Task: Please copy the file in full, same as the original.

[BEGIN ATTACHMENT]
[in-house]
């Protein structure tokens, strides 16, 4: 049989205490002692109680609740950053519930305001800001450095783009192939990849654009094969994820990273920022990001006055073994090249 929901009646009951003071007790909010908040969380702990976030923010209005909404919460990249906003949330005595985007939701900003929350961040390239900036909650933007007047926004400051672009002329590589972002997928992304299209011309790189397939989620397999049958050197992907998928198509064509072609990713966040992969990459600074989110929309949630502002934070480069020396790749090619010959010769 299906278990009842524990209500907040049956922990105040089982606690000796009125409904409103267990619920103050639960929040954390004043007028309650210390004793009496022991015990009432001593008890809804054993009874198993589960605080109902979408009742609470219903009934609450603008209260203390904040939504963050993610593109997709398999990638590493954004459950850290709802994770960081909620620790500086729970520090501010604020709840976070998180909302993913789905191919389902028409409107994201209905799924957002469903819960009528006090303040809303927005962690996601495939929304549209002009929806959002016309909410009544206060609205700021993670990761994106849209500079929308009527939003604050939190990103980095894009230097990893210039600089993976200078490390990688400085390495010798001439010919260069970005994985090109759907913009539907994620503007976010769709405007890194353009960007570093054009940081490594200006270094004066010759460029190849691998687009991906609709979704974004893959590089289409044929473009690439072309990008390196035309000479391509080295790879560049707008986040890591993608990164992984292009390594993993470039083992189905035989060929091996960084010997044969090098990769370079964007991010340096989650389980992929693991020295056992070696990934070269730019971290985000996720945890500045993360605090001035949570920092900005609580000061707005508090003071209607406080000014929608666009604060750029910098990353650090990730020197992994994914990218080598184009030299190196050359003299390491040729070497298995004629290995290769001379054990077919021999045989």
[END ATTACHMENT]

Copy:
[in-house]
């Protein structure tokens, strides 16, 4: 049989205490002692109680609740950053519930305001800001450095783009192939990849654009094969994820990273920022990001006055073994090249 929901009646009951003071007790909010908040969380702990976030923010209005909404919460990249906003949330005595985007939701900003929350961040390239900036909650933007007047926004400051672009002329590589972002997928992304299209011309790189397939989620397999049958050197992907998928198509064509072609990713966040992969990459600074989110929309949630502002934070480069020396790749090619010959010769 299906278990009842524990209500907040049956922990105040089982606690000796009125409904409103267990619920103050639960929040954390004043007028309650210390004793009496022991015990009432001593008890809804054993009874198993589960605080109902979408009742609470219903009934609450603008209260203390904040939504963050993610593109997709398999990638590493954004459950850290709802994770960081909620620790500086729970520090501010604020709840976070998180909302993913789905191919389902028409409107994201209905799924957002469903819960009528006090303040809303927005962690996601495939929304549209002009929806959002016309909410009544206060609205700021993670990761994106849209500079929308009527939003604050939190990103980095894009230097990893210039600089993976200078490390990688400085390495010798001439010919260069970005994985090109759907913009539907994620503007976010769709405007890194353009960007570093054009940081490594200006270094004066010759460029190849691998687009991906609709979704974004893959590089289409044929473009690439072309990008390196035309000479391509080295790879560049707008986040890591993608990164992984292009390594993993470039083992189905035989060929091996960084010997044969090098990769370079964007991010340096989650389980992929693991020295056992070696990934070269730019971290985000996720945890500045993360605090001035949570920092900005609580000061707005508090003071209607406080000014929608666009604060750029910098990353650090990730020197992994994914990218080598184009030299190196050359003299390491040729070497298995004629290995290769001379054990077919021999045989």